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Sustainable rice farming in the Highlands

Systems of Rice Intensification helps to increase yield and protects the environment.

By: Zora Chan
Communication Manager, Sarawak Conservation Programme, WWF-Malaysia

SRI helps to increase yield and protects the environment

Farmers are urged to adopt the sustainable method called, Systems of Rice Intensification or SRI, that is expected to increase yield by up to threefold and at the same time, preserving the environment. 
SRI, which was introduced in Madagascar in early 1980's has been adopted by farmers in over 70 countries including those in ASEAN region, said Captain (Rtd) Zakaria Kamantasha who runs SRI Lovely Farm in Kedah. He said this during a training session for Long Langai villagers recently.

“However, some farmers in Malaysia only started to practice SRI methods in 2010 as majority were not receptive towards the method back then including some government agencies as they were resistant towards organic farming practices.” 

Zakaria, who is a pioneer of SRI in Malaysia and SRI trainer in ASEAN region, said farmers are important people because they provide food for their families and others.

“It is important to have good and ethical farmers who produce safe and healthy food for the people using sustainable and organic farming methods like SRI as the way forward,” he said. 

He said SRI also helps to conserve the environment as pesticides and commercially-produced fertilisers are not used.

WWF-Malaysia held a two-day training session (11 and 12 June). This activity was done under the project entitled “Protecting Rivers and Improving Livelihood – Ba’ Kelalan and Long Semadoh, Sarawak”, which is supported by CIMB Islamic Bank from 2017 to 2019. The session aimed to introduce the concept of SRI to farmers in Long Langai and to learn how to make organic plant booster. It also provided SRI farmers from neighbouring village to share their experience with the participants, as well as to identify problems currently faced by farmers. 

The interactive training session taught participants how to produce their own plant booster using simple ingredients which are available from their homes and grocery shops, so that they need not rely on commercially-produced fertiliser.

The workshop was also supported by representatives from Langit, Aco and Bulan, three social enterprises that support community initiatives in Ba Kelalan and Long Semadoh. 

WWF-Malaysia promotes sustainable rice farming by local communities as means to reduce impacts of their agricultural practices on the environment. The project adds value to the ecosystem services such as the provision of clean water for irrigation, by minimising upstream land use changes such as unsustainable logging or large scale forest conversion to agriculture. WWF-Malaysia is currently collaborating with CIMB Islamic in a three-year partnership where the bank has provided a fund of RM1.5 million to support conservation projects in Ba’ Kelalan, Ulu Muda, and Long Semadoh.

SRI technical advisor, Zakaria, is the Chairman of Koperasi Agro Belantik Sik Bhd that runs System of Rice Intensification, Lintang Organic Valley, also known as SRI Lovely in Sik, Kedah. Among others, he is a fellow researcher for Disaster Management Institute of Universiti Utara Malaysia, advisor to Eat Shoot and Root as well as technical advisor to Belia Berpadi Brunei.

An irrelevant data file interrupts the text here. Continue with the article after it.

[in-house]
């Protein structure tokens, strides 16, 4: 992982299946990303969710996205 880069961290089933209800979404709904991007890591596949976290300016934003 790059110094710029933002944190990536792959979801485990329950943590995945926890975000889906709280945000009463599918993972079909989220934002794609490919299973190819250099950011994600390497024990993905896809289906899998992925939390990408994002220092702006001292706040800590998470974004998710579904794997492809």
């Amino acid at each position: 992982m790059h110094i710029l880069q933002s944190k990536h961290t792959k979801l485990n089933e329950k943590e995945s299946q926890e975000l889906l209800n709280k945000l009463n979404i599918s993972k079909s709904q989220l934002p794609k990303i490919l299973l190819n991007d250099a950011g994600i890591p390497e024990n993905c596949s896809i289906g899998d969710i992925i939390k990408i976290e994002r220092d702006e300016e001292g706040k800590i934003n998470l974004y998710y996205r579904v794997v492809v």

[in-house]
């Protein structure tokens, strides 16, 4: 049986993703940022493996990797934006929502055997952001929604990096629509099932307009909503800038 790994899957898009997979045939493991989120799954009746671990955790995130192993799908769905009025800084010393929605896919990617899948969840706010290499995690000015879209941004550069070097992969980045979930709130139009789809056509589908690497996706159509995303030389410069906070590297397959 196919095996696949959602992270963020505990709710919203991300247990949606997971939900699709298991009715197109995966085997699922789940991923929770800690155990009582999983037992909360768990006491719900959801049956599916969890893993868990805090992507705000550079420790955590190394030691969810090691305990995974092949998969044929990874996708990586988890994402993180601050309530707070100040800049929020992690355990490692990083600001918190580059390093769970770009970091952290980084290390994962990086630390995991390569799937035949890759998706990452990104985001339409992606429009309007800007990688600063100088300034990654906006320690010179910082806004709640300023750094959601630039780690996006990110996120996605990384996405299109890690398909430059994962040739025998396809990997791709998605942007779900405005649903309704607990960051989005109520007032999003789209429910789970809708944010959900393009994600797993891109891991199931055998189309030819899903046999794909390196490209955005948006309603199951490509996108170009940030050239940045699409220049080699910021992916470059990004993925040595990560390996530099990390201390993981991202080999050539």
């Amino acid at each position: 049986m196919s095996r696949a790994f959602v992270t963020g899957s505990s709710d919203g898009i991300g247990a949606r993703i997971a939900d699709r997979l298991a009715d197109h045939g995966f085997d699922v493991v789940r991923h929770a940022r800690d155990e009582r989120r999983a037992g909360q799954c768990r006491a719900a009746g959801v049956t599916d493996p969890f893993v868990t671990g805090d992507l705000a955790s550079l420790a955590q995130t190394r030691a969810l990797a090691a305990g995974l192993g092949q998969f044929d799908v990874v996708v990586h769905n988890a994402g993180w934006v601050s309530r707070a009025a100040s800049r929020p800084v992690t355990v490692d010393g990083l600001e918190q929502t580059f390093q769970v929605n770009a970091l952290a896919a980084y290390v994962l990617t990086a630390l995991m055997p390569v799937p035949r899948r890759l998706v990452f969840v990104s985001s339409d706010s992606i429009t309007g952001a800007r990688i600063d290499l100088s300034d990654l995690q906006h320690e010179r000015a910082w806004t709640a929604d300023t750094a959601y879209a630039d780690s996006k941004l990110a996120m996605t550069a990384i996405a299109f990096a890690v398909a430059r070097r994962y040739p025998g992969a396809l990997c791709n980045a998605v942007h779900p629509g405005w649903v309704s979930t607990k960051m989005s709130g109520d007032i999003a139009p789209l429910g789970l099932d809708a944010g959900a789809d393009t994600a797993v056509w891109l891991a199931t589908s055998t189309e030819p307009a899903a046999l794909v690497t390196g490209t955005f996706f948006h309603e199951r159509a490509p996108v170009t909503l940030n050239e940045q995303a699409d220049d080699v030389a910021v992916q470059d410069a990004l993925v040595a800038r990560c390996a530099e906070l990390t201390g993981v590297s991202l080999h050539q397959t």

In 2014, Zakaria won gold medal for paddy and organic farming at International Exhibition Numberg, Germany and received the National Innovation Award from Ministry of Science, Technology and Innovation, Malaysia.  
Zakaria hoped that farmers in Ba’ Kelalan would have the will to change their conventional methods and adopt SRI which could increase yields by three times if done properly. 

“Farmers should stop giving all sorts of excuses for not trying out SRI because there are solutions to the challenges faces,” he said. 

He also urged participants to apply for myOrganic (Malaysia Organic) certification under Department of Agriculture.

“Farmers can claim to be sustainable and organic but without any form of certification like myOrganic, it's just talk. With the certification, it will add value to your rice in terms of market price and image to your produce,” he explained. 

Workshop participant Sem Tagal, 33, said he learned how to farm from his parents since young and never received any formal training on rice planting. 

“I look forward to try out SRI on a small plot as test plot to see the difference between traditional and SRI methods in terms of yields. Among others, this workshop opened my eyes to a better way to prepare nursery seedling site. All this while, we created the nursery in the paddy fields which is time consuming compared to SRI's method where we can germinate seeds in trays. The new method is faster and energy saving,” he said. 

Another farmer, Winnie Sia, 47, said she found the plant booster making session useful.

“With the knowledge, I don't have to rely on commercially-produced fertilisers and truly practice organic farming from now on. I'm glad to know that I can produce rice without using any chemical or artificial plant growth enhancer,” she added. 
Zora Chan, FORMADAT Malaysia, Long Langai, Sarawak, Ba'Kelalan, Heart of Borneo
Workshop participants visiting a SRI test plot belonging to Baru Agung from Long Langai
Zora Chan, Ba'Kelalan, FORMADAT Malaysia, Heart of Borneo, HoB
Villagers having hands-on learning experience in making organic plant booster.
Zora Chan, FORMADAT Malaysia, Heart of Borneo, HoB
Zakaria showing participants how to germinate paddy seedlings on tray.
Zora Chan, Heart of Borneo, FORMADAT Malaysia, HoB
Zakaria sharing his knowledge on SRI during the workshop.
Zora Chan, FORMADAT Malaysia, Heart of Borneo, HoB
Workshop participants and WWF-Malaysia staff posing for a group photo with their trainer, Zakaria (seated fifth left).